×
You will be redirected back to your article in seconds

‘Star Trek’ Anniversary: Gene Roddenberry’s Battle for Equality

Happy 49th anniversary to “Star Trek,” which debuted on NBC Sept. 8, 1966. It’s a remarkable success story due to its longevity, its fan loyalty, its philosophical-spiritual meditations — and its racial integration.

When Gene Roddenberry insisted on an integrated crew for Starship Enterprise, it wasn’t a TV first, but it was a rarity. In 1966, interracial marriage was still illegal in 17 states — one-third of the U.S. George Wallace’s inauguration speech in January 1963 included his rallying cry “Segregation now, segregation tomorrow, segregation forever!” Even though the Civil Rights Act passed in 1964, acceptance was slow: In the 1968 presidential election, Wallace won nearly 10 million votes and carried five states.

Meanwhile, show business was aiming for more integration, but then — as now — the intentions were better than the results.

In March 30, 1966, six months before “Star Trek” debuted, Daily Variety carried a story about a TV integration study. A team at UCLA had monitored all seven L.A. TV stations (three network affiliates, four locals) for content. The survey counted 1,197 speaking parts in primetime TV during one week in December. Only 40, or 3.36%, of the roles were played by black actors. Even worse, primetime TV ads included 1,371 speaking roles, of which 0.65% were black. The ACLU, which called the press conference, added a note that not all these characters were positive: Blacks were often cast in dramatic roles “which fortify the stereotype of the angry Negro who is a threat to society.”

When Roddenberry was a freelance TV writer, he was asked to join the 1959 series “Riverboat.” However, the producers didn’t want black characters on the show; they argued with Roddenberry so much that he exited.

In retrospect, the casting of Nichelle Nichols as communications officer Lt. Uhura and George Takei as Lt. Sulu seems like a perfect fit. But the roles were radical at that time, since both were in positions of great authority. Even so, Nichols planned to leave after the first season, to return to her stage and singing work. But she met Martin Luther King Jr. at an NAACP event and he urged her to stay, because Uhura was a positive role model who was needed. On Nov. 22, 1968, Nichols and William Shatner’s characters shared a kiss. Network brass was nervous, but the public had a more positive response.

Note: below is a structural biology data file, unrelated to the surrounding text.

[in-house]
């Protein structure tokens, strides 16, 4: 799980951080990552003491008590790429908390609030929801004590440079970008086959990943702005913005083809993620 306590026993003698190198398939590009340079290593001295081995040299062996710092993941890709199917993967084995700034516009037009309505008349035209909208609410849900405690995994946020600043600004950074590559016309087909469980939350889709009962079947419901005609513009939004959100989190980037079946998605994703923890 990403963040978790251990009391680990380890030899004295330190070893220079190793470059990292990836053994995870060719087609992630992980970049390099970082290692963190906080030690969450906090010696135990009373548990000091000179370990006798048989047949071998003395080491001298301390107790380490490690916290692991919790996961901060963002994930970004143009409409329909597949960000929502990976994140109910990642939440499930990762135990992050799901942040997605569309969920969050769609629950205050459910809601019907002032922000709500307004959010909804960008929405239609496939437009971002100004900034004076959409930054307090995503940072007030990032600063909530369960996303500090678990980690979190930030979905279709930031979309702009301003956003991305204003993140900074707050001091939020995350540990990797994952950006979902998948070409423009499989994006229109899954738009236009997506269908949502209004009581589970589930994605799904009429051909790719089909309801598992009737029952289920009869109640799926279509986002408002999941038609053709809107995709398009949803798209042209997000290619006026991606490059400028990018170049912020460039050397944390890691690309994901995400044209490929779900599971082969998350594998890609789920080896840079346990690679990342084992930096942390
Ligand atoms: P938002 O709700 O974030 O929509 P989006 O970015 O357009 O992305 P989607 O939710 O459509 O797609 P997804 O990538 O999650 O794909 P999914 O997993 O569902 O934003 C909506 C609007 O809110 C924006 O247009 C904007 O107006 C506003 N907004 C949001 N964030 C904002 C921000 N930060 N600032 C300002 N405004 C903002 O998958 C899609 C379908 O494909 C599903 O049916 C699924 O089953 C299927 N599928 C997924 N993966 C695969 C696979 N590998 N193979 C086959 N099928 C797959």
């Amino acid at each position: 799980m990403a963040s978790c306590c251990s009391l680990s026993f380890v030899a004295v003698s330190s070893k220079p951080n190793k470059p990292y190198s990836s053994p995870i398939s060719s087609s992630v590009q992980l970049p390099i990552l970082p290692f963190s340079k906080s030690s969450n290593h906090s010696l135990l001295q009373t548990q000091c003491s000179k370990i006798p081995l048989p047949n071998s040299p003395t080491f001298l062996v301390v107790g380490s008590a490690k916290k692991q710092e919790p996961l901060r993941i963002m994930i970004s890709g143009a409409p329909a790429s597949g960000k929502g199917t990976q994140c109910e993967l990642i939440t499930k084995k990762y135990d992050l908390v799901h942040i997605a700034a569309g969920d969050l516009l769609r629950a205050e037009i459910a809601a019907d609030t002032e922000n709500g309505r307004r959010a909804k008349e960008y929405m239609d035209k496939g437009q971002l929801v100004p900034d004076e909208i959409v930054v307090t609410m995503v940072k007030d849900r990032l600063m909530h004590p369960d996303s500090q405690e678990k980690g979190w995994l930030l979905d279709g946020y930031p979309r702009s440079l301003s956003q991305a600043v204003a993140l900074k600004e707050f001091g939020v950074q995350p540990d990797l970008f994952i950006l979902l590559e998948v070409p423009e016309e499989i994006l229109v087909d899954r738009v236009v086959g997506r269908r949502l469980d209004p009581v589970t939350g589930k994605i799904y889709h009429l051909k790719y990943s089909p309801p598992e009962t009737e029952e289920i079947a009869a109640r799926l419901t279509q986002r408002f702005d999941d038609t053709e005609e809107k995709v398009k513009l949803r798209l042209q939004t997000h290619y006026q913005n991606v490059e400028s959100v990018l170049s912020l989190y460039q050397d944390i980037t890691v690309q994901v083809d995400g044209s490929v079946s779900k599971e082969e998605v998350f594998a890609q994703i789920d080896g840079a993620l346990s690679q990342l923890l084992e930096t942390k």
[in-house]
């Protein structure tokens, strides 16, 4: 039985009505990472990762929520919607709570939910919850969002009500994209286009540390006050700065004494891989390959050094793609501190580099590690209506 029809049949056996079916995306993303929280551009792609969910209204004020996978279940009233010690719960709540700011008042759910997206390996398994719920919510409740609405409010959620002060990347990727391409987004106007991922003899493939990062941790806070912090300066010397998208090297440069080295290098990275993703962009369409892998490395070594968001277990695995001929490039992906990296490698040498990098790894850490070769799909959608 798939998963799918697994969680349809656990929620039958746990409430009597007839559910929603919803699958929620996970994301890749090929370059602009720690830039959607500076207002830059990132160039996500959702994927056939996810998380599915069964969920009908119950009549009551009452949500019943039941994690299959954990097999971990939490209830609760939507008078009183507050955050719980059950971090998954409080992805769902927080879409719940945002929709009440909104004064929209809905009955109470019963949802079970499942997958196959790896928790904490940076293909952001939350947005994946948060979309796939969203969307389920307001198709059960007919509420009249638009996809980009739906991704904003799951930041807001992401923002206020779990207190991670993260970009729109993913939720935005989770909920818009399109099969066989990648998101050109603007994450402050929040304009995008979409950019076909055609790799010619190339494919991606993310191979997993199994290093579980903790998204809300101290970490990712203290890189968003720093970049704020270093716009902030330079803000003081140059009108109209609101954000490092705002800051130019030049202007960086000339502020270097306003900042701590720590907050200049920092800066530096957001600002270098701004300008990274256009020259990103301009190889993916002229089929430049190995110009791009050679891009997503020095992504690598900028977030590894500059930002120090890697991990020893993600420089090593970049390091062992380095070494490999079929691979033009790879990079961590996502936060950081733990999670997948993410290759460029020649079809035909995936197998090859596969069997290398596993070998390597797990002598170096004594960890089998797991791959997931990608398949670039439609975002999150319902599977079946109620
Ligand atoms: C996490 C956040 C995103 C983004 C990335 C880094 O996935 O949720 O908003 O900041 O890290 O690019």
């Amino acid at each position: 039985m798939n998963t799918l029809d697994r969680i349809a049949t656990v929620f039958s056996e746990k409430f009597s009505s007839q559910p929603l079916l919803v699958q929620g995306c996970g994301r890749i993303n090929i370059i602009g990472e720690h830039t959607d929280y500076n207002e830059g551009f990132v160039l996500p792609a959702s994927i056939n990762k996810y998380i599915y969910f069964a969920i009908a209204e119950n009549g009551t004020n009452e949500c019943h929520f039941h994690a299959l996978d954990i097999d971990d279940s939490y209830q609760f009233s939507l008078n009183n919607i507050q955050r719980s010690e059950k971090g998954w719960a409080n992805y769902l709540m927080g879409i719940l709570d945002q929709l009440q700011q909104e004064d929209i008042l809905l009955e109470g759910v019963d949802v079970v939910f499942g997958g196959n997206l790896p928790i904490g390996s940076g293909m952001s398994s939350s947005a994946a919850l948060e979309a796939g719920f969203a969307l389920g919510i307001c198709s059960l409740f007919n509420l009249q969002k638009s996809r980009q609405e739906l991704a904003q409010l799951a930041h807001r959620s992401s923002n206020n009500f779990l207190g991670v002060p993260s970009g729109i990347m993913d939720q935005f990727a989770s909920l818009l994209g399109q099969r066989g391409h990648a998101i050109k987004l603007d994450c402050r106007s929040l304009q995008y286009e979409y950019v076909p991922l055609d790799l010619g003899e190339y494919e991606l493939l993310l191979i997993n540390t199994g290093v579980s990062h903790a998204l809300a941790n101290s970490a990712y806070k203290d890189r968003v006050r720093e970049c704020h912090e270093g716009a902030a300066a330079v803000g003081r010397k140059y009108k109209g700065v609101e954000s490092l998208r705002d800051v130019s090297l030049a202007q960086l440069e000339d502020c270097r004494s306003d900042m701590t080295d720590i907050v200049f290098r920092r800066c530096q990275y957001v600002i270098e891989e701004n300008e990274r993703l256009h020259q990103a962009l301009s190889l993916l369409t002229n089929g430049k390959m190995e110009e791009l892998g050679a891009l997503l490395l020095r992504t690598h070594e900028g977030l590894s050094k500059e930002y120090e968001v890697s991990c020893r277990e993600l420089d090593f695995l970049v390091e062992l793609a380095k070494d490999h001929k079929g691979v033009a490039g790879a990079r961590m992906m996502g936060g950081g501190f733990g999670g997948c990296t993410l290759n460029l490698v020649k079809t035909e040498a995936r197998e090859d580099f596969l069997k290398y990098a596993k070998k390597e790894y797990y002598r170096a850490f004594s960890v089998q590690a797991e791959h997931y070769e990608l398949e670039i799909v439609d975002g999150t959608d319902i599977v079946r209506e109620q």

“Star Trek” was expensive and ambitious. On Sept. 27, 1966, just after the series had debuted, Desilu production chief Herbert Solow complained to Variety about the costs. Solow said “Trek” and the other new series from Desilu, “Mission: Impossible” on CBS, were among the most expensive shows on the air. Each network paid about $145,000 per episode, which meant Desilu was having to pay out of pocket to keep up the quality on both shows. Solow fretted about the costs, saying, “Our only hope is to rerun them globally and that the shows will go on for five years.”

The original “Star Trek” series only lasted three seasons, but nearly 50 years later, folks are still watching both series. So it turns out Desilu’s investment paid off.

More TV

  • Alfonso Cuaron71st Annual Writers Guild Awards,

    Alfonso Cuarón on Academy's 'Inevitable' Reversal on Televised Oscar Categories